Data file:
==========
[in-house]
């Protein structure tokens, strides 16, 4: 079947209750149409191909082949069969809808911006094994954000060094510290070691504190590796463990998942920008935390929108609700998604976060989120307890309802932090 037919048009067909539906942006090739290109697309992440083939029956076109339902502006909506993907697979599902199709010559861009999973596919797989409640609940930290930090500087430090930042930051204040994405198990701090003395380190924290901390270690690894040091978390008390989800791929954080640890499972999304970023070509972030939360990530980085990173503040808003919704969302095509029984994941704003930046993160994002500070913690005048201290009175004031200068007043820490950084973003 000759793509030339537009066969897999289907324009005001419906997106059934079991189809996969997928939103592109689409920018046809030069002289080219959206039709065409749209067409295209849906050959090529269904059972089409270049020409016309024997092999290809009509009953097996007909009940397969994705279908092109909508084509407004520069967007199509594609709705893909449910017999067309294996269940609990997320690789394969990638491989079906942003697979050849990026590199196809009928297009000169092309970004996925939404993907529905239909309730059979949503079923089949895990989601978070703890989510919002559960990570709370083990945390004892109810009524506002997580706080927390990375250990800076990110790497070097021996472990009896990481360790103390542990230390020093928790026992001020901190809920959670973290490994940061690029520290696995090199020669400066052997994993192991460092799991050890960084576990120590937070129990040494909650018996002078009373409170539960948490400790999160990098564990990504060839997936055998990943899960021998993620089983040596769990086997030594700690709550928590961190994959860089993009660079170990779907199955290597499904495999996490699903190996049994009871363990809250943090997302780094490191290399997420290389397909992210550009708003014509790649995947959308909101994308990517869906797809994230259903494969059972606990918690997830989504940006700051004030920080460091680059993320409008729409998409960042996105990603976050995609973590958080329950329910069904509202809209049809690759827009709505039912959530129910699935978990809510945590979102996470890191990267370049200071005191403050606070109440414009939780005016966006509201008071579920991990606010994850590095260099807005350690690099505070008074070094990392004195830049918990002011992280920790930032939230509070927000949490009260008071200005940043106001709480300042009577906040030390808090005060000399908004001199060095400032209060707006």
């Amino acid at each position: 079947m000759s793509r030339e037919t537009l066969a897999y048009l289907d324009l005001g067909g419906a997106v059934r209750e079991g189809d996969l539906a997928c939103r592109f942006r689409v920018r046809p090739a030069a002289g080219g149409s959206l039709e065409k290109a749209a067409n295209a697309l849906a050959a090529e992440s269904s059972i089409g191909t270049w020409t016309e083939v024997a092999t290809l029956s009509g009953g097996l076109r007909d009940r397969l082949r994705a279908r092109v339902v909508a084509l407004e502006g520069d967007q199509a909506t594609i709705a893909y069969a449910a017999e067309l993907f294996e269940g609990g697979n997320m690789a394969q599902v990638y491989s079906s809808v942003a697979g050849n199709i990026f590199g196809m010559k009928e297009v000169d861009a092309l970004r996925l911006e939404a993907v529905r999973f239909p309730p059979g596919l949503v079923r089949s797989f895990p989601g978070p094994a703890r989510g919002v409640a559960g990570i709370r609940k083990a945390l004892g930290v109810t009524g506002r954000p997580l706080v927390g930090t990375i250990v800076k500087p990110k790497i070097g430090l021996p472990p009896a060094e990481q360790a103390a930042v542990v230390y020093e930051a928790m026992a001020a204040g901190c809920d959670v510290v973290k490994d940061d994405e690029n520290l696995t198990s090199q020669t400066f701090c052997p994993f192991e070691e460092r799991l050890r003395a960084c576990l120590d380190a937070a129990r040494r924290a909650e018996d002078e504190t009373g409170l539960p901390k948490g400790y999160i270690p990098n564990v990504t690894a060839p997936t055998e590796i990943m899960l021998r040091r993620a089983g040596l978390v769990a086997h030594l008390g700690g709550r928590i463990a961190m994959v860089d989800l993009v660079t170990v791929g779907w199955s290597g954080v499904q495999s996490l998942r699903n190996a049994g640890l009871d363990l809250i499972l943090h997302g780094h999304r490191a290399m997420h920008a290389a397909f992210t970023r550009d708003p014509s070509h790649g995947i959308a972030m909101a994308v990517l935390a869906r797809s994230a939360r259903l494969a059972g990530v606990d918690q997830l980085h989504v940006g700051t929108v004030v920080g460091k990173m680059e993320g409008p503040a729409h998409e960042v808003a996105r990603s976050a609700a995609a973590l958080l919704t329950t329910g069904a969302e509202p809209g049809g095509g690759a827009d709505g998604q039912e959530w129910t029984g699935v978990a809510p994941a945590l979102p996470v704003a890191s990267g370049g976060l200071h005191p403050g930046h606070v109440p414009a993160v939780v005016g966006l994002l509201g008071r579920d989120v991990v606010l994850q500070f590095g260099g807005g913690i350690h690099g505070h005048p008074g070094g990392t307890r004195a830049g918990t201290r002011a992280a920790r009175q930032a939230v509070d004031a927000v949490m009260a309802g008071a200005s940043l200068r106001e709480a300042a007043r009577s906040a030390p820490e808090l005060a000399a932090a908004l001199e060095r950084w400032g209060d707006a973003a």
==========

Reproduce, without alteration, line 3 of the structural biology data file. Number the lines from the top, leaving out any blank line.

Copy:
């Amino acid at each position: 079947m000759s793509r030339e037919t537009l066969a897999y048009l289907d324009l005001g067909g419906a997106v059934r209750e079991g189809d996969l539906a997928c939103r592109f942006r689409v920018r046809p090739a030069a002289g080219g149409s959206l039709e065409k290109a749209a067409n295209a697309l849906a050959a090529e992440s269904s059972i089409g191909t270049w020409t016309e083939v024997a092999t290809l029956s009509g009953g097996l076109r007909d009940r397969l082949r994705a279908r092109v339902v909508a084509l407004e502006g520069d967007q199509a909506t594609i709705a893909y069969a449910a017999e067309l993907f294996e269940g609990g697979n997320m690789a394969q599902v990638y491989s079906s809808v942003a697979g050849n199709i990026f590199g196809m010559k009928e297009v000169d861009a092309l970004r996925l911006e939404a993907v529905r999973f239909p309730p059979g596919l949503v079923r089949s797989f895990p989601g978070p094994a703890r989510g919002v409640a559960g990570i709370r609940k083990a945390l004892g930290v109810t009524g506002r954000p997580l706080v927390g930090t990375i250990v800076k500087p990110k790497i070097g430090l021996p472990p009896a060094e990481q360790a103390a930042v542990v230390y020093e930051a928790m026992a001020a204040g901190c809920d959670v510290v973290k490994d940061d994405e690029n520290l696995t198990s090199q020669t400066f701090c052997p994993f192991e070691e460092r799991l050890r003395a960084c576990l120590d380190a937070a129990r040494r924290a909650e018996d002078e504190t009373g409170l539960p901390k948490g400790y999160i270690p990098n564990v990504t690894a060839p997936t055998e590796i990943m899960l021998r040091r993620a089983g040596l978390v769990a086997h030594l008390g700690g709550r928590i463990a961190m994959v860089d989800l993009v660079t170990v791929g779907w199955s290597g954080v499904q495999s996490l998942r699903n190996a049994g640890l009871d363990l809250i499972l943090h997302g780094h999304r490191a290399m997420h920008a290389a397909f992210t970023r550009d708003p014509s070509h790649g995947i959308a972030m909101a994308v990517l935390a869906r797809s994230a939360r259903l494969a059972g990530v606990d918690q997830l980085h989504v940006g700051t929108v004030v920080g460091k990173m680059e993320g409008p503040a729409h998409e960042v808003a996105r990603s976050a609700a995609a973590l958080l919704t329950t329910g069904a969302e509202p809209g049809g095509g690759a827009d709505g998604q039912e959530w129910t029984g699935v978990a809510p994941a945590l979102p996470v704003a890191s990267g370049g976060l200071h005191p403050g930046h606070v109440p414009a993160v939780v005016g966006l994002l509201g008071r579920d989120v991990v606010l994850q500070f590095g260099g807005g913690i350690h690099g505070h005048p008074g070094g990392t307890r004195a830049g918990t201290r002011a992280a920790r009175q930032a939230v509070d004031a927000v949490m009260a309802g008071a200005s940043l200068r106001e709480a300042a007043r009577s906040a030390p820490e808090l005060a000399a932090a908004l001199e060095r950084w400032g209060d707006a973003a």